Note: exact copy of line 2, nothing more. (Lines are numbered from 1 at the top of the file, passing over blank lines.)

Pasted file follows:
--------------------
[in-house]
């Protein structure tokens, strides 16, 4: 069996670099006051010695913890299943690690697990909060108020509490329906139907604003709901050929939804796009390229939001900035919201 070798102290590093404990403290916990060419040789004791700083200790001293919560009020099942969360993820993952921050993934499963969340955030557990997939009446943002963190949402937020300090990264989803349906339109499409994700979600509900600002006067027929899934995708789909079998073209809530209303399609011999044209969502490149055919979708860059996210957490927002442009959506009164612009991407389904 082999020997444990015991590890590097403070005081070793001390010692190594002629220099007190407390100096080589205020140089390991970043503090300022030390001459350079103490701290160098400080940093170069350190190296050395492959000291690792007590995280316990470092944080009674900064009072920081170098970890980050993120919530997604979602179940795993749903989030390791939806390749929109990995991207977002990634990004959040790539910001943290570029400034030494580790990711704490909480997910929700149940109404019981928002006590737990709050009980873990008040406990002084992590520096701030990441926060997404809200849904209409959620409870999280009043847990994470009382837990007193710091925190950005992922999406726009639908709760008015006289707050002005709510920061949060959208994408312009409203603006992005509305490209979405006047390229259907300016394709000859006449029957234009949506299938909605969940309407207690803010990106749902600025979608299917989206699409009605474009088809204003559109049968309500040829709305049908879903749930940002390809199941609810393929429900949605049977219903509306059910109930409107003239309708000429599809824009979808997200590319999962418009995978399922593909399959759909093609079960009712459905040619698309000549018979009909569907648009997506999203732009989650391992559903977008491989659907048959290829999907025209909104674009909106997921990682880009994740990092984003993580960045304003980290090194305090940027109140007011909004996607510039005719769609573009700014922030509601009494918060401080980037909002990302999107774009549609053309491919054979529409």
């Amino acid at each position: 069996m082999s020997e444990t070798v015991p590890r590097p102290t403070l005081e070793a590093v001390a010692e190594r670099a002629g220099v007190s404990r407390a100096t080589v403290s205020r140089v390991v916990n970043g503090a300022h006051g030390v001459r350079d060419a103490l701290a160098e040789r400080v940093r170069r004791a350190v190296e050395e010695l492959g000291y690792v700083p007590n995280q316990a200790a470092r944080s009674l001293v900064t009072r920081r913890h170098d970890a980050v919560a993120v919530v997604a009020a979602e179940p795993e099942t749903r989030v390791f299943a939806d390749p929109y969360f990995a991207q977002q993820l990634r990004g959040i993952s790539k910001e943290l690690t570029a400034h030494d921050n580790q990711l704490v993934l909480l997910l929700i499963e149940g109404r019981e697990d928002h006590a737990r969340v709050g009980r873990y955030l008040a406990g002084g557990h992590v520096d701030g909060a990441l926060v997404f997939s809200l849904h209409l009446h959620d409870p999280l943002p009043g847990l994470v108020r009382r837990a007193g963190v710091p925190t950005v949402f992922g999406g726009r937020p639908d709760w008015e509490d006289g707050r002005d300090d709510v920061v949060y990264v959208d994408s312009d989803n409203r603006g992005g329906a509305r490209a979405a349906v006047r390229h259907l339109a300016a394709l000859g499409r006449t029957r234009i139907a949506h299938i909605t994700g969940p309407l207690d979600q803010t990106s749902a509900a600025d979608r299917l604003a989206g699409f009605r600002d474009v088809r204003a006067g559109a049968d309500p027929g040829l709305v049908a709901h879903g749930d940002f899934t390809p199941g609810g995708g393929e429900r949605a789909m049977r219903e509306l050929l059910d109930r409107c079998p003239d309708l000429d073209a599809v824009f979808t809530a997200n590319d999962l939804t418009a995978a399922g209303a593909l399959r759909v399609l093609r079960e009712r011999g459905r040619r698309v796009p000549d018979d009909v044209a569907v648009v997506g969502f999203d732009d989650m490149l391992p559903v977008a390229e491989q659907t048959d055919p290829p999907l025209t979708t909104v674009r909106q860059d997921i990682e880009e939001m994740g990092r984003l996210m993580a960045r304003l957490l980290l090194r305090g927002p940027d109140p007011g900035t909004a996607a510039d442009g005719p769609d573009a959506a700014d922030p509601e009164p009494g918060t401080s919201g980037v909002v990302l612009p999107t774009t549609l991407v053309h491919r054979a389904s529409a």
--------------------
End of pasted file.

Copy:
């Protein structure tokens, strides 16, 4: 069996670099006051010695913890299943690690697990909060108020509490329906139907604003709901050929939804796009390229939001900035919201 070798102290590093404990403290916990060419040789004791700083200790001293919560009020099942969360993820993952921050993934499963969340955030557990997939009446943002963190949402937020300090990264989803349906339109499409994700979600509900600002006067027929899934995708789909079998073209809530209303399609011999044209969502490149055919979708860059996210957490927002442009959506009164612009991407389904 082999020997444990015991590890590097403070005081070793001390010692190594002629220099007190407390100096080589205020140089390991970043503090300022030390001459350079103490701290160098400080940093170069350190190296050395492959000291690792007590995280316990470092944080009674900064009072920081170098970890980050993120919530997604979602179940795993749903989030390791939806390749929109990995991207977002990634990004959040790539910001943290570029400034030494580790990711704490909480997910929700149940109404019981928002006590737990709050009980873990008040406990002084992590520096701030990441926060997404809200849904209409959620409870999280009043847990994470009382837990007193710091925190950005992922999406726009639908709760008015006289707050002005709510920061949060959208994408312009409203603006992005509305490209979405006047390229259907300016394709000859006449029957234009949506299938909605969940309407207690803010990106749902600025979608299917989206699409009605474009088809204003559109049968309500040829709305049908879903749930940002390809199941609810393929429900949605049977219903509306059910109930409107003239309708000429599809824009979808997200590319999962418009995978399922593909399959759909093609079960009712459905040619698309000549018979009909569907648009997506999203732009989650391992559903977008491989659907048959290829999907025209909104674009909106997921990682880009994740990092984003993580960045304003980290090194305090940027109140007011909004996607510039005719769609573009700014922030509601009494918060401080980037909002990302999107774009549609053309491919054979529409």